Most modern coffee shops and hotels now offer free Wi-Fi as a matter of course. Yet in meeting what is a becoming a basic expectation among consumers, retailers have sometimes been reluctant to develop a similar network in stores. 

In part, this is because of fear that customers using smart phones or tablets will comparison shop, thereby encouraging them to buy competitors’ products. 

However, research with North American retailers suggests that providing a Wi-Fi network actually increases the likelihood of purchasing. While some sales are lost from comparison shopping, it’s more than offset by connected consumers being less likely to leave without purchasing and spending more overall.

Bringing the retailer closer to its customer base, Wi-Fi access in stores also enables the tracking of customers’ online behaviour, including which competitors they are visiting and browsing behaviour. A pool of customer data can be developed so the retailer can provide personalised targeting on future visits. Wi-Fi can also facilitate push applications such as localised targeting of information, discounts and up-selling to customers’ mobile devices. 

Providing access to stock availability over the Wi-Fi cloud frees up time for employees to spend on more valuable activities such as customer service. Deployment of Wi-Fi-enabled tablets as interactive catalogues and order systems also significantly enhances customer service.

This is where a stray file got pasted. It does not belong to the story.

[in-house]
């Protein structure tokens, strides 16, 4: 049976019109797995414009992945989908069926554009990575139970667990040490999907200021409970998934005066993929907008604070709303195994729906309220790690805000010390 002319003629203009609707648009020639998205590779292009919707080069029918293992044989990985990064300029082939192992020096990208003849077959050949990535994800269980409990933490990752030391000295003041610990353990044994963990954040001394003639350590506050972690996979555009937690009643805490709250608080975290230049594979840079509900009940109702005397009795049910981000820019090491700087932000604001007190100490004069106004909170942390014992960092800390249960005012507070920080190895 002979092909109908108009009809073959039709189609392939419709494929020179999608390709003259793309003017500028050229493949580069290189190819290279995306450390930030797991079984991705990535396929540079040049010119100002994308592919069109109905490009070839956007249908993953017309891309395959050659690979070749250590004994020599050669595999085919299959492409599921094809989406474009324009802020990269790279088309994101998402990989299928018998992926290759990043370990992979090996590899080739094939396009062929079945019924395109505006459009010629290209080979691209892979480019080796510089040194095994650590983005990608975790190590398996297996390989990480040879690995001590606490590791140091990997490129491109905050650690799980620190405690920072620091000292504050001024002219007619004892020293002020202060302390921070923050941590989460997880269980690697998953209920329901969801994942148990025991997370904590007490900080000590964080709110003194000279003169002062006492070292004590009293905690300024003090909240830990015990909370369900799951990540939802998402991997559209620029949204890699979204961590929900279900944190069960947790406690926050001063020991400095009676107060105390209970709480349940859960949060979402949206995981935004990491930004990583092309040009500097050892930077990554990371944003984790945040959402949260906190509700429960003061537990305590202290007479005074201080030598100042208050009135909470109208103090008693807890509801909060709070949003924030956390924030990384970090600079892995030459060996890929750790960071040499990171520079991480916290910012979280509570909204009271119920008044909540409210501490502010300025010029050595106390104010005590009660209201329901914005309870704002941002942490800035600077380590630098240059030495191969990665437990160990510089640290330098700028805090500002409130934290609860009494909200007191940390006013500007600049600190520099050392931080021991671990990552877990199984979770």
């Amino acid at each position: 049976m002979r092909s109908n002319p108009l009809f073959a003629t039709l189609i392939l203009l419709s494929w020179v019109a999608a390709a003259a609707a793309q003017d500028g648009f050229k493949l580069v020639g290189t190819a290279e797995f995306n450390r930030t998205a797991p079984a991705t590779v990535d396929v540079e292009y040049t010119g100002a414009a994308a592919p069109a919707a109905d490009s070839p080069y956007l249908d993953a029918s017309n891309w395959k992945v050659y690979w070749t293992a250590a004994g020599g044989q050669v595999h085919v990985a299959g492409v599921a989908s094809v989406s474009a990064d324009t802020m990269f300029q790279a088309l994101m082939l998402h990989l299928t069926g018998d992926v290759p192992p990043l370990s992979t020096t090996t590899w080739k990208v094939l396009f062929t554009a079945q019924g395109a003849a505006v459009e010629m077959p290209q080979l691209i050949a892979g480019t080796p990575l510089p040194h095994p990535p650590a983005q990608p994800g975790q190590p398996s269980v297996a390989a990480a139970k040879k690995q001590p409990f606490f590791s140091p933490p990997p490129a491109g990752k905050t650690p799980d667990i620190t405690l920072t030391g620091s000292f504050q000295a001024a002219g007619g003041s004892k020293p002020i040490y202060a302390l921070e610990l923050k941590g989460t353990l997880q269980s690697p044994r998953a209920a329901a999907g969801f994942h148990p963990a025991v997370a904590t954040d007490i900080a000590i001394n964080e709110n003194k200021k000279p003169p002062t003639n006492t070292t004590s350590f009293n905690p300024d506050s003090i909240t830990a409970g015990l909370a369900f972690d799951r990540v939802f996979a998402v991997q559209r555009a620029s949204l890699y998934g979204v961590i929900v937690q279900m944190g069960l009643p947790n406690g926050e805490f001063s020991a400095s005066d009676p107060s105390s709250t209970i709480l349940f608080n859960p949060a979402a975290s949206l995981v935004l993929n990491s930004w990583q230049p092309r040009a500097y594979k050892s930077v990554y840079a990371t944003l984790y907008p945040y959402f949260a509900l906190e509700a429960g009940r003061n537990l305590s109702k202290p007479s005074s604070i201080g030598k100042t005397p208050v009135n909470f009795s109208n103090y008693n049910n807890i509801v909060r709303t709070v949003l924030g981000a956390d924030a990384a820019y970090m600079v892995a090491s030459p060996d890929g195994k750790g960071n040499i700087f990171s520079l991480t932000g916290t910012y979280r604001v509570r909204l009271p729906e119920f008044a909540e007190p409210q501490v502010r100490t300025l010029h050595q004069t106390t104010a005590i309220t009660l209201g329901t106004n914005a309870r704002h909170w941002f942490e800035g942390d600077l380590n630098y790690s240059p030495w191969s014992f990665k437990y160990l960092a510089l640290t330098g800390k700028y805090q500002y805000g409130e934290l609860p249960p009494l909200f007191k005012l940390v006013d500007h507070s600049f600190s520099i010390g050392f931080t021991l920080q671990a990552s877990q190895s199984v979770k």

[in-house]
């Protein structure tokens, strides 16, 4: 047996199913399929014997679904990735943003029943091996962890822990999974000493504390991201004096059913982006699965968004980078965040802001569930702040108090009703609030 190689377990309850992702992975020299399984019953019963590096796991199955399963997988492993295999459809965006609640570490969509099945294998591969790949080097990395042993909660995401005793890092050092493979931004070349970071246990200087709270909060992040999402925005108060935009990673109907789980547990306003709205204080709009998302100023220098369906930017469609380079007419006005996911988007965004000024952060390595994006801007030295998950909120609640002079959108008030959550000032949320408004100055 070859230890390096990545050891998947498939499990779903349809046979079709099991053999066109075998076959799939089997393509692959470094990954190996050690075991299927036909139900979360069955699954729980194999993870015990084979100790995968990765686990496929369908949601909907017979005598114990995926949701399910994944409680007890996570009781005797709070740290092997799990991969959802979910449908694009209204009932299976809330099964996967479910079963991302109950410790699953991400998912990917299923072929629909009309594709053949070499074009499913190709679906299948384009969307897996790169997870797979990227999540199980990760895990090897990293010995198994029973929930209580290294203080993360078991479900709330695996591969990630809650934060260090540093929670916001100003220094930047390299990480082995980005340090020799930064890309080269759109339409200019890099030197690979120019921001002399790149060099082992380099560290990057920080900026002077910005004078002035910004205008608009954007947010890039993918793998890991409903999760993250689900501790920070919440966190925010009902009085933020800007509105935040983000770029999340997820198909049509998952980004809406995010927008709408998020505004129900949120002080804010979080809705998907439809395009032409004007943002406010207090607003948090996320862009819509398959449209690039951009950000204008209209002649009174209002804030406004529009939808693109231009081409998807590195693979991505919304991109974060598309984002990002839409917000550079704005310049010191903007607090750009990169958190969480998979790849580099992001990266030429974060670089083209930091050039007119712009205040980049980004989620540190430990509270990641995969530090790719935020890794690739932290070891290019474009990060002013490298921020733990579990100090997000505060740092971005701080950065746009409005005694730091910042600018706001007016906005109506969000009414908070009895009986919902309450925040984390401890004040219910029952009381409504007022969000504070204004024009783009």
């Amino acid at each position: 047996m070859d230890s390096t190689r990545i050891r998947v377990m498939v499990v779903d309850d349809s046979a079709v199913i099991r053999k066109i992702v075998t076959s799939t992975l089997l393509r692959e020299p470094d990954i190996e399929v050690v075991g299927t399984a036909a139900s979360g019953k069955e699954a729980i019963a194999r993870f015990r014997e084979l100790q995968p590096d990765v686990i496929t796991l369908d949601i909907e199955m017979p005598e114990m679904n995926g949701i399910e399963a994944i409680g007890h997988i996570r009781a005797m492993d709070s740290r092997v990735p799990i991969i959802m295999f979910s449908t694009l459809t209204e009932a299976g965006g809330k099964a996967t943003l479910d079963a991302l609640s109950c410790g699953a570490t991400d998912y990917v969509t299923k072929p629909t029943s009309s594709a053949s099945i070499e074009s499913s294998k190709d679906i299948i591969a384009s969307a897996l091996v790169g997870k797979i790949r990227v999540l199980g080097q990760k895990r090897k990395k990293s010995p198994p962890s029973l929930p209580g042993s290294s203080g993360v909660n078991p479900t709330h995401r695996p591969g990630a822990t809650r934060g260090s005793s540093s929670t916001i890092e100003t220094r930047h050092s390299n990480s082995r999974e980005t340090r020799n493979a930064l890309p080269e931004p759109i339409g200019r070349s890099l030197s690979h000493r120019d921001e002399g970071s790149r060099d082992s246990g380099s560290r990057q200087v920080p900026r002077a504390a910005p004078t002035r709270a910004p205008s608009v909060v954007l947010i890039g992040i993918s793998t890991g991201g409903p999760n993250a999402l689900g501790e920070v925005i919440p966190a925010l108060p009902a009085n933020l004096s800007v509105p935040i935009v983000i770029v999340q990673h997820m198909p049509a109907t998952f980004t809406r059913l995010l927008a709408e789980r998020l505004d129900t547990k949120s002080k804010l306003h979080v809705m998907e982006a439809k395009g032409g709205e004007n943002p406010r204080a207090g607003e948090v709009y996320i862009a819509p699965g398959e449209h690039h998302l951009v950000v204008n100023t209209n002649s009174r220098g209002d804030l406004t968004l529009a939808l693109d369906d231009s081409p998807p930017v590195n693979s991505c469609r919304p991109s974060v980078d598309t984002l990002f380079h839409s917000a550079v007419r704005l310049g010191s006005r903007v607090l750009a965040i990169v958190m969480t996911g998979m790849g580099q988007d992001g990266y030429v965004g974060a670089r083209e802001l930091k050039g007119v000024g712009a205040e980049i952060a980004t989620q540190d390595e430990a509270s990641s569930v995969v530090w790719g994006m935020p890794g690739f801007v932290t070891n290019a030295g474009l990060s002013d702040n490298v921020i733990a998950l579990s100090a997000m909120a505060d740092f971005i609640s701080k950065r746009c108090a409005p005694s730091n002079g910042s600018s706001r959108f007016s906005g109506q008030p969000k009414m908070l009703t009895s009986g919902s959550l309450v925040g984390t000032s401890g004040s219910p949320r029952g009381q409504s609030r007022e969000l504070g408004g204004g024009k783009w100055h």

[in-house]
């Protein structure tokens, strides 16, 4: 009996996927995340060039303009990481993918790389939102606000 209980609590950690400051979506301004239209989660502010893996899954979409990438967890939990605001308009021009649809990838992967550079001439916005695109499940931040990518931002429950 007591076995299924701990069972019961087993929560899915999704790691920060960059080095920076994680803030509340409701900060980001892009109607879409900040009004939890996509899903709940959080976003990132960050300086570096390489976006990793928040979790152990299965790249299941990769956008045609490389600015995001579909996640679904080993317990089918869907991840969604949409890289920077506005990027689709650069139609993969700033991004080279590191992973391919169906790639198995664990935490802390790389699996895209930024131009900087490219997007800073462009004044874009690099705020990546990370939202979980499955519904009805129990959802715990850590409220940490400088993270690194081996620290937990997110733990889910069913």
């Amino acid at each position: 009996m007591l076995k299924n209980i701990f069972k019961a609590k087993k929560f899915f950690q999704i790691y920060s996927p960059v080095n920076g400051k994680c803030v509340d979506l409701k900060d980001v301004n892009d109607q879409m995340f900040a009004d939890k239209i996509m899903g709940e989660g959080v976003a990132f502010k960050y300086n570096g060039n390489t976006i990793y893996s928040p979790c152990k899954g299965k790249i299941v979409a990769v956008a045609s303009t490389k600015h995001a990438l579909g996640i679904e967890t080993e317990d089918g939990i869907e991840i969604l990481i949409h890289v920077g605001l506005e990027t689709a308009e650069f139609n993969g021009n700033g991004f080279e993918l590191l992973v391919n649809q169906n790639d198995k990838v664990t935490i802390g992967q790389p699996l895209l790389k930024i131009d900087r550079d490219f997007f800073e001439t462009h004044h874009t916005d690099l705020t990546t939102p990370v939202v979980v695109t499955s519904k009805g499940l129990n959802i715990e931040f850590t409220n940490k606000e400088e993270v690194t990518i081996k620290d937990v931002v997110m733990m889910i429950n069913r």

The key to success here is the adoption of an integrated Wi-Fi platform backed by a comprehensive managed service. Latest developments in Wi-Fi technology have overcome previous concerns over connectivity and bandwidth, with the result that retailers can access additional services utilising social media technologies, while at the same time maintaining full PCI compliance and the highest levels of security, in terms of both detection and prevention.       

For example, the latest social Wi-Fi and analytics solutions allow retailers to track the footfall of customers around all parts of the store, to identify which areas are visited most. The resulting customer analytics is enriched by the ability to drill down to demographic information such as age, gender, and personal interests. Guest access also allows customers to access Wi-Fi through their Facebook, Twitter, LinkedIn, or Google+ accounts.

Automatic and on demand reporting helps the retailer ensure full and cost-effective PCI compliance. Similarly, wireless intrusion prevention systems (WIPS) and Wi-Fi protection secures the retail network from such threats as rogue access points and devices, wireless hacking and denial of service attacks, so ensuring that data is not compromised.   

Benefits of managed services 

Building the store of the future today invariably requires an organisation-wide solution to design, implement and manage the underlying network, ensuring that the right message is communicated to the right people at the right time – whether it’s about attracting and retaining customers or training and retaining employees. 

Yet, given the continuing expanding breadth of applications and technology choices possible, it’s a daunting prospect for retailers to tackle it alone, especially in times of tight budgets and slow economies. That’s why today, many are realising the many benefits of selecting a trusted managed network service partner to run their network, so they can instead focus their energies on running their businesses.